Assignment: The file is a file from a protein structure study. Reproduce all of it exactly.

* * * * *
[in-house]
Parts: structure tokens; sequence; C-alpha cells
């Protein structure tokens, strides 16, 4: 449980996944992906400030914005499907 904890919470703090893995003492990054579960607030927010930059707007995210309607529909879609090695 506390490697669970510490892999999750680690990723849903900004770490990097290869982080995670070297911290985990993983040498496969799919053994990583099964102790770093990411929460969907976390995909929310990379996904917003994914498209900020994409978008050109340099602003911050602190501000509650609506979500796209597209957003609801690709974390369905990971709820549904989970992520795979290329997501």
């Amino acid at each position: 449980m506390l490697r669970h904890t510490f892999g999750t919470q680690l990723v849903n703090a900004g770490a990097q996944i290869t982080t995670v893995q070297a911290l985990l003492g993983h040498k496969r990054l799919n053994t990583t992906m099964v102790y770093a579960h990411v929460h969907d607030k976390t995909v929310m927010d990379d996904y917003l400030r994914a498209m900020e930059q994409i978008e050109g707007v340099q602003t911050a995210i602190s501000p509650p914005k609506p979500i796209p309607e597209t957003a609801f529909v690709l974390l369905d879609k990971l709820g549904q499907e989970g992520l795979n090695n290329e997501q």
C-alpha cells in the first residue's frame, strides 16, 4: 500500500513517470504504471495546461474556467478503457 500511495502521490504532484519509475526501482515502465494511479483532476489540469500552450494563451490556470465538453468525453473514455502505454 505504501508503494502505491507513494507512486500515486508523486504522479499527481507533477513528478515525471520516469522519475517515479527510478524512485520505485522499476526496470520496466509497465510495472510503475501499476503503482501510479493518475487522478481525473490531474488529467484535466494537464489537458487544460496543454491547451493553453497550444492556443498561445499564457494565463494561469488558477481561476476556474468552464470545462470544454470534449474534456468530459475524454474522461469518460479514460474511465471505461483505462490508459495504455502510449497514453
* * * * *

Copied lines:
[in-house]
Parts: structure tokens; sequence; C-alpha cells
């Protein structure tokens, strides 16, 4: 449980996944992906400030914005499907 904890919470703090893995003492990054579960607030927010930059707007995210309607529909879609090695 506390490697669970510490892999999750680690990723849903900004770490990097290869982080995670070297911290985990993983040498496969799919053994990583099964102790770093990411929460969907976390995909929310990379996904917003994914498209900020994409978008050109340099602003911050602190501000509650609506979500796209597209957003609801690709974390369905990971709820549904989970992520795979290329997501």
């Amino acid at each position: 449980m506390l490697r669970h904890t510490f892999g999750t919470q680690l990723v849903n703090a900004g770490a990097q996944i290869t982080t995670v893995q070297a911290l985990l003492g993983h040498k496969r990054l799919n053994t990583t992906m099964v102790y770093a579960h990411v929460h969907d607030k976390t995909v929310m927010d990379d996904y917003l400030r994914a498209m900020e930059q994409i978008e050109g707007v340099q602003t911050a995210i602190s501000p509650p914005k609506p979500i796209p309607e597209t957003a609801f529909v690709l974390l369905d879609k990971l709820g549904q499907e989970g992520l795979n090695n290329e997501q």
C-alpha cells in the first residue's frame, strides 16, 4: 500500500513517470504504471495546461474556467478503457 500511495502521490504532484519509475526501482515502465494511479483532476489540469500552450494563451490556470465538453468525453473514455502505454 505504501508503494502505491507513494507512486500515486508523486504522479499527481507533477513528478515525471520516469522519475517515479527510478524512485520505485522499476526496470520496466509497465510495472510503475501499476503503482501510479493518475487522478481525473490531474488529467484535466494537464489537458487544460496543454491547451493553453497550444492556443498561445499564457494565463494561469488558477481561476476556474468552464470545462470544454470534449474534456468530459475524454474522461469518460479514460474511465471505461483505462490508459495504455502510449497514453